Star Tracks: Monday, May 16, 2016 42 years, 2,191 covers and 55,436 stories from PEOPLE magazine's history for you to enjoy
- Magnitude 6.2 Earthquake Leaves at Least Six Dead in Central Italy: Report
- Read the Cover Story: The Final Five: Their Amazing Journey!
- Watch the Final Five Turn Into Hungry Hungry Humans on Tonight Show
- Downton Abbey Creator Shares His Vision for What Happened to the Crawley Estate and 4 More Revelations from the Show
- Watch Britney Spears and James Corden Sing 'Toxic' in New Carpool Karaoke Teaser
People Top 5
LAST UPDATE: Tuesday February 10, 2015 01:10PM EST
PEOPLE Top 5 are the most-viewed stories on the site over the past three days, updated every 60 minutes
- October 19, 1981
- Vol. 16
- No. 16
At Peter Falcione's Connecticut Hotel the Guests Get Along Swimmingly
So far as Falcione knows, his is the only hostelry of its type in America, and it evolved more out of accommodation than intent. "Every aquarium takes in fish for special customers," he explains, "but I found I had so many that my selling space was restricted. So I started the hotel in 1978."
His guests are checked in because their owners are away or because of house painting (the fumes can be fatal to sensitive tropical fish). Among his more unusual boarders have been a two-foot nurse shark whose aquarium was under repair and a free-spirited octopus whose owner feared it might climb out of its home tank while she was out of town.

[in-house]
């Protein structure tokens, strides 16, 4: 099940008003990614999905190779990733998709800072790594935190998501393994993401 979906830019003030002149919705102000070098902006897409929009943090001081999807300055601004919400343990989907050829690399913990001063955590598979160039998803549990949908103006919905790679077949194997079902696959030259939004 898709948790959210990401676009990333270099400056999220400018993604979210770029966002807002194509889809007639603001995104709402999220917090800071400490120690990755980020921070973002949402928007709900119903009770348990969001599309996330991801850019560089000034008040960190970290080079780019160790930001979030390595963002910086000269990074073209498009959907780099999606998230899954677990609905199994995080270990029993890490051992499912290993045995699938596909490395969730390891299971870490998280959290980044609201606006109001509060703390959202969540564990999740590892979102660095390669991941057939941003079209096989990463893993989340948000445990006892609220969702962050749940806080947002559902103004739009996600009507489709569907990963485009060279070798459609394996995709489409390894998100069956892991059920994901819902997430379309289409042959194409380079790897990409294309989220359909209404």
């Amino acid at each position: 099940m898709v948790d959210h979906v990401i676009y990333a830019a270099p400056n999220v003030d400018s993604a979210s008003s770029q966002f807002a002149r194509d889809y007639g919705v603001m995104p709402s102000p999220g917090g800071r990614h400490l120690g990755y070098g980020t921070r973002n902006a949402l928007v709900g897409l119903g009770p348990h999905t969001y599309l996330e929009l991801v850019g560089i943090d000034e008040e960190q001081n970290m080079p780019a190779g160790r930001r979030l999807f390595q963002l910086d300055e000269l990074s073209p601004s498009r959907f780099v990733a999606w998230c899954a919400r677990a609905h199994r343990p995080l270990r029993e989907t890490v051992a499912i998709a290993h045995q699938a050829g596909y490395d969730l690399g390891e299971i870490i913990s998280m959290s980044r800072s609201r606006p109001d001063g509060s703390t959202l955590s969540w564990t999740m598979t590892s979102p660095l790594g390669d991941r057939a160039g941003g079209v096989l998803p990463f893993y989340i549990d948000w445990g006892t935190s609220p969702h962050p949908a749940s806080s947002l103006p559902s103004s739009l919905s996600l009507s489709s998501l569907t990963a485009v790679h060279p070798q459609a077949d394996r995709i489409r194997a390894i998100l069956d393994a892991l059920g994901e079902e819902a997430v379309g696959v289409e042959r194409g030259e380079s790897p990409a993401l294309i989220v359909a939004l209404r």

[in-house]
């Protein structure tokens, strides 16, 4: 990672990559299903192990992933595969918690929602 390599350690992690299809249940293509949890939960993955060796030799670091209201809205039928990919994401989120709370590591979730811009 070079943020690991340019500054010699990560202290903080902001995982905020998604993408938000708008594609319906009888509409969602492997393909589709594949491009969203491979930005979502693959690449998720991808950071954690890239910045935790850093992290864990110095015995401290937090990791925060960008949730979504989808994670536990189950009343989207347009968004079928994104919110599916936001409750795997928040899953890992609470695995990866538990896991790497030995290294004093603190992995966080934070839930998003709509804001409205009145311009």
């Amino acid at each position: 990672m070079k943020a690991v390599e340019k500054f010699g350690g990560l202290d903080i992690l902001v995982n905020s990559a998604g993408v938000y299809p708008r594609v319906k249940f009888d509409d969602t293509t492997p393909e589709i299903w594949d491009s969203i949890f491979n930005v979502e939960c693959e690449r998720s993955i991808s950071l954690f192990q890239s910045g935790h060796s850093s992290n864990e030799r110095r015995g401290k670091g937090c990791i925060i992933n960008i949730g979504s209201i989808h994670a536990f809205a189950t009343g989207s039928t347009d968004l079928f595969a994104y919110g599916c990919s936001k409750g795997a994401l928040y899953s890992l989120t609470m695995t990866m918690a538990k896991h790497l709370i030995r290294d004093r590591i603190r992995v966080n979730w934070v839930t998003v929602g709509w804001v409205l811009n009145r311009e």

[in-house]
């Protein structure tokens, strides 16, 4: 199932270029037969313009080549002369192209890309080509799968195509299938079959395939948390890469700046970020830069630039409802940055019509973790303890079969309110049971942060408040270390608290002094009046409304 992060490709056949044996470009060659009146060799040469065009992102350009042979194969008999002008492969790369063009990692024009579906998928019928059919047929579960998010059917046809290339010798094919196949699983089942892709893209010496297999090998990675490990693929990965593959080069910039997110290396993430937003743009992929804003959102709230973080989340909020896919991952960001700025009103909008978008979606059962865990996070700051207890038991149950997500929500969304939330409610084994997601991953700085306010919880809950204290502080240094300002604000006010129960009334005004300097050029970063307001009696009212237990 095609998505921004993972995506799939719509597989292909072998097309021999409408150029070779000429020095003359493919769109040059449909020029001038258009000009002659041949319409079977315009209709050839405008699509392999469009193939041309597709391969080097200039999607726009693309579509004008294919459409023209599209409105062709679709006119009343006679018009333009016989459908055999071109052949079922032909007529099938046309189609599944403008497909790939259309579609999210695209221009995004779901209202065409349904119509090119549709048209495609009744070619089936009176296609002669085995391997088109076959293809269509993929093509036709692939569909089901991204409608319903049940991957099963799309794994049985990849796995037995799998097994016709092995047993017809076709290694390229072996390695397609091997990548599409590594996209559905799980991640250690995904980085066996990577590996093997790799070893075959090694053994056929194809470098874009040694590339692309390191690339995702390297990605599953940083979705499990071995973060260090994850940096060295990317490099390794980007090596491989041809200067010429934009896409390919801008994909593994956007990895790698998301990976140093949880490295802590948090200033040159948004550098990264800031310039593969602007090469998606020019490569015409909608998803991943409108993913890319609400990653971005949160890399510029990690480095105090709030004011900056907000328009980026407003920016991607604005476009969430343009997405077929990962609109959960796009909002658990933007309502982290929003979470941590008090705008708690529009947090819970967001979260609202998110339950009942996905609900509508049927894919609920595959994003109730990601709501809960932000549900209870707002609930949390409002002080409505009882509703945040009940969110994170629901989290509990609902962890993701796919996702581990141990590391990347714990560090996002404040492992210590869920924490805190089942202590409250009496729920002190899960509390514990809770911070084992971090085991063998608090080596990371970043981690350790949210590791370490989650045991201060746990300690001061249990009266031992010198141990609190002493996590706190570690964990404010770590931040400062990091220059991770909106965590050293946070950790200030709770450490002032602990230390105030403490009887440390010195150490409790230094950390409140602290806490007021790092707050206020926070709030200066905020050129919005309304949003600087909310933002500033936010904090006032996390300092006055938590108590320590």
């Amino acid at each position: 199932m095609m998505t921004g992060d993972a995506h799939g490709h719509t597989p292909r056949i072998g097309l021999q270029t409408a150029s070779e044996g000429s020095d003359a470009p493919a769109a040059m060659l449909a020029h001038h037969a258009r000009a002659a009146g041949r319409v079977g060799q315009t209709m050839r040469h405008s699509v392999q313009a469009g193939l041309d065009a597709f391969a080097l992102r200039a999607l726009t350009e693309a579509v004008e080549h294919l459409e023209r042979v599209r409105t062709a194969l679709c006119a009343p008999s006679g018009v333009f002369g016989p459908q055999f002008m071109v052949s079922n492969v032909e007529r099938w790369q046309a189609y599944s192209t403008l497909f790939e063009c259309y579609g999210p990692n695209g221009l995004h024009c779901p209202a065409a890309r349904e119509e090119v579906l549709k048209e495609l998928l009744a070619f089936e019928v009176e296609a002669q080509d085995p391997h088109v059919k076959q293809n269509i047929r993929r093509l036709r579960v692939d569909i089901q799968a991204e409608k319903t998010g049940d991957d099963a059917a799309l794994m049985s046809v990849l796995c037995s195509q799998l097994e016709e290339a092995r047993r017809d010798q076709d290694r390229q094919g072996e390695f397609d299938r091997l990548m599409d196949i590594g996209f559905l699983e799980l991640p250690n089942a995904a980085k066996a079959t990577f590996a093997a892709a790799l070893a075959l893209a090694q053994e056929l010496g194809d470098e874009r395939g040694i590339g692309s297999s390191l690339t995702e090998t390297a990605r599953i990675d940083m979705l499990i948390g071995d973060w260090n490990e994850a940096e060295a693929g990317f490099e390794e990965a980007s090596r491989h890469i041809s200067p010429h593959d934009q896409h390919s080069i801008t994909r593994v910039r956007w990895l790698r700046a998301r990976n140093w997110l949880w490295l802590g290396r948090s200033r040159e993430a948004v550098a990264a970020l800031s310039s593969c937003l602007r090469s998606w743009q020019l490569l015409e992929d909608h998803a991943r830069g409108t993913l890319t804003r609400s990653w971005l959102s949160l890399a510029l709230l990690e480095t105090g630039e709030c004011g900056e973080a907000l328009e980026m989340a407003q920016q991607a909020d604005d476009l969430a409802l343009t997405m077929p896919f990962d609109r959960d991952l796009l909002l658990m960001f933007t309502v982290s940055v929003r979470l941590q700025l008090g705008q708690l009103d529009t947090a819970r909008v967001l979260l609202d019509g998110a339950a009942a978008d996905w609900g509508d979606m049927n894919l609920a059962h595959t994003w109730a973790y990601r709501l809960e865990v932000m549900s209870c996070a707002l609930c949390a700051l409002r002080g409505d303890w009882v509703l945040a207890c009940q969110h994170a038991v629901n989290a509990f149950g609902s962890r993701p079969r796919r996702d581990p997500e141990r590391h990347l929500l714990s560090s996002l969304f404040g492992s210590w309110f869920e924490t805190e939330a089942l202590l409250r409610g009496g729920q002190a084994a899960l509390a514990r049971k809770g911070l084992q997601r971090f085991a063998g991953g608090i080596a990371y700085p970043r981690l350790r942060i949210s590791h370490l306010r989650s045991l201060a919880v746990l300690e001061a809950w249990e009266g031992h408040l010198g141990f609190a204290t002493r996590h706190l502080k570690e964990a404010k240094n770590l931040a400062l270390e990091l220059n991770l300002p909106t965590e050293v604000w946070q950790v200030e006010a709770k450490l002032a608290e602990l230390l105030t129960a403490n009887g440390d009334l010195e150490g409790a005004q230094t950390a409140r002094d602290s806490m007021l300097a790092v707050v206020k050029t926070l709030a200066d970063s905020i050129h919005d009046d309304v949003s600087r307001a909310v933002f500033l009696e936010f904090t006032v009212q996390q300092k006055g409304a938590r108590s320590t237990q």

Weekly rates on the American plan (two feedings daily) start, aptly, at a fin ($5) for 10-gallon accommodations and run up to $60 for the spacious (55 gallons) Neptune Suite, complete with complimentary coral. Reservations are required at the 32-unit hotel; major credit cards are accepted. "If a guest's bill is overdue," deadpans the innkeeper, "we sell him."
Falcione, whose mother ran a tropical-fish store in Philadelphia, attended Temple University and worked as a salesman before he and his wife, Patricia, moved to Norwalk in 1964 and bought the aquarium store five years later. The fish hotel, he concedes, is not a big money-maker, though bookings doubled in the past year.
Hotel amenities include custom matching of water with a guest's home aquarium and an around-the-clock temperature-monitoring system. Delicacies include a high-protein menu of worms and brine shrimp or a health-food diet of plants. Guests almost always check out healthy. "We've only lost two," Falcione says, "and both were inexpensive fish, so I replaced them. And," he adds with a conspiratorial wink, "their owners didn't even know."
Treat Yourself! 4 Preview Issues
The most buzzed about stars this minute!